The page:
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El Camino de Santiago/The Way of St. James

Posted on September 16th, 2012

This morning I went to St. Peter and St. Paul in Muchelney (near Langport, Somerset) for the first time since the concert I gave there in March.  I was asked back to sing at their team service, where all the churches in the parish worship together.  It was an honour to be asked back and lovely to see so many familiar faces again!

The theme for the service was the Way of St. James, or El Camino de Santiago – the pilgrimage walked by thousands of people a year.  Funnily enough, I’d had a conversation with someone on the bus to Taizé about the film called The Waywith Martin Sheen, which is about the road to Santiago, and when I’d got home I ordered the DVD as it wasn’t the first time I’d heard good things about the film.

But the film had just been sitting there, waiting to be watched, until I got a call from the priest at Muchelney asking me to sing and explaining that three of the parishioners had recently returned from walking the Way.  The time had come to watch The Way, and it was well worth waiting for.  If you haven’t seen it, do!  It’s an incredibly beautiful and moving film.

Anyway, so the service today was about this pilgrimage (which I now want to do!).  And I think it is the first church service I’ve been in for…years, if ever…that I have felt the power of God so tangibly.  There were photographs shown from the pilgrimage undertaken by the three parishioners, who had travelled with a group from the Diocese.  There were also stories and reflections, prayers and songs.  I felt really moved to have been asked to sing many of the songs during the service.

The most poignant moment was undoubtedly during what would ordinarily have been the slot for Communion.  However, rather than sharing the bread and wine, the congregation was called to lay down their burdens.  At their entrance to the church this morning, each person was given a pebble or stone to hold, as is done when walking the road to Santiago.  The stones are then placed symbolically at one point along the pilgrimage, and this was recreated during the service.  This was where I sang several songs, and I felt so blessed to have been part of it.  The lead-in to this was a reading from the Gospel according to St. Matthew:

‘Come to me, all you who labour and are overburdened, and I will give you rest.  Shoulder my yoke and learn from me, for I am gentle and humble in heart, and you will find rest for your souls.  Yes, my yoke is easy and my burden light.’ – Matthew 11:28-30

I then sang this song:

I can’t help but think about the significance behind this act of laying down burdens.  I remembered a Good Friday service where the congregation was asked to come forward and lay a nail down at the foot of the cross, to reflect on the closeness of the crucifixion, and this stuck me as just as powerful as that experience had been.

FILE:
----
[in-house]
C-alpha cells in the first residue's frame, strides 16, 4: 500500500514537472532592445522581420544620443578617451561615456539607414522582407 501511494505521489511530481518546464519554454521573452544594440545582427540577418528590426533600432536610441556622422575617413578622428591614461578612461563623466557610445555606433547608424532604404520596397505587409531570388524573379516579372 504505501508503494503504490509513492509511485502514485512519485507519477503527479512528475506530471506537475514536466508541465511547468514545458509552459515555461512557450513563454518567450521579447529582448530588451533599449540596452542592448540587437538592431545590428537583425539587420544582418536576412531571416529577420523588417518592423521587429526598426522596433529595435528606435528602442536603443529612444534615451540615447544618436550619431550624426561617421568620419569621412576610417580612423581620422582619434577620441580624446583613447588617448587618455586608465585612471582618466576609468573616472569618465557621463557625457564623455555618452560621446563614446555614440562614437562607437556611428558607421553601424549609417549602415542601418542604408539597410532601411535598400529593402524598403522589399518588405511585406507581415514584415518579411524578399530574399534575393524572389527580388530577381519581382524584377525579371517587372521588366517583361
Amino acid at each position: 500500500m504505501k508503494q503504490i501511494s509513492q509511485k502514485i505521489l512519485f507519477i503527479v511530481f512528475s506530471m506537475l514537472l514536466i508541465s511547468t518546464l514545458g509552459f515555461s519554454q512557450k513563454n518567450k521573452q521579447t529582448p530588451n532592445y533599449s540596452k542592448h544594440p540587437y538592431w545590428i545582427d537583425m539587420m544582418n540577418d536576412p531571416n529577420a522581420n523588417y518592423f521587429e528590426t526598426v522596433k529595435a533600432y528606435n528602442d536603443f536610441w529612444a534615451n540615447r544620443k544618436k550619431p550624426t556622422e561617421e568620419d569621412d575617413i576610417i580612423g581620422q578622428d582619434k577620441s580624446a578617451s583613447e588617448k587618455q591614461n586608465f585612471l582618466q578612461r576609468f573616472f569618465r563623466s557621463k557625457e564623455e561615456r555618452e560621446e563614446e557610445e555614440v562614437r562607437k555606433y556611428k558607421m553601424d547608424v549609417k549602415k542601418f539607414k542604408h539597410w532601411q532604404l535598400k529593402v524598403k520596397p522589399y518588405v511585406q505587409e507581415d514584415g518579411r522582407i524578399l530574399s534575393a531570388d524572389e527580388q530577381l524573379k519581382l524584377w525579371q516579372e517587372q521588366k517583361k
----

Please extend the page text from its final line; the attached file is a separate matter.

We carry around so much unnecessary baggage and so often we ignore what we are holding onto – perhaps because someone we know is suffering and we consider their burden greater than ours, or perhaps because we find it difficult to face the difficulties we experience.

It was a great blessing to share in the experience of the pilgrims this morning.  The question I am left with now is: will I walk?  And the answer may well be yes!

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The Feast of the Cross

Posted on September 15th, 2012

Yesterday was The Feast of the Cross.  It has different names:

  • Greek – Raising Aloft of the Precious and Life-Giving Cross
  • Latin – The Exaltation of the Holy Cross
  • Sometimes – The Triumph of the Cross
  • Other times – Feast of the Glorious Cross

I’m sorry to say that this has passed me by until now, but I’ve been doing some reading and find it an interesting idea.

There are festival days for the cross on which Jesus was crucified throughout the year – 13th/14th September, 12th October, 6th March, 3rd May and 1st August as well, of course, Good Friday.  In the Orthodox tradition, every Wednesday and Friday hold commemorations of the cross.

I saw an interesting comment on an article recently, where someone said that Christianity didn’t begin and salvation didn’t start until Jesus resurrected.  I thought it was an interesting take but wasn’t convinced.  I have always thought of the resurrection and ascension as an affirmation of the divinity of Jesus, a way to reinforce the belief in him as the Messiah (fulfilment of prophecy etc.) but of the crucifixion as the more significant act.  I couldn’t quite get my head around the comment that suggested it was less important than the resurrection.

If I feel like I need to reconnect with God on an emotional level, I will read the Passion in the Bible or watch a film like ‘Mary, Mother of God’ or ‘The Passion of the Christ’.  Seeing the pain that Jesus suffered is often such an overwhelming experience that it engenders deep love and humility, even if just for a little while.

So, at this point in the year, a long time since/to Easter, stop and think of the cross.  What an amazing display of unconditional love.  If only we could learn to do the same.

The offering I would like to make to you today is the title track from my second album, ‘Can You Hear My Heart?’, which tells the story of the crucifixion from the perspective of a disciple watching on in despair.  The question, repeated again and again, is a plea for comfort from the crucified Jesus.  And at the end, the answer is given.

Can You Hear My Heart? – http://soundcloud.com/kathryn-crosweller/can-you-hear-my-heart

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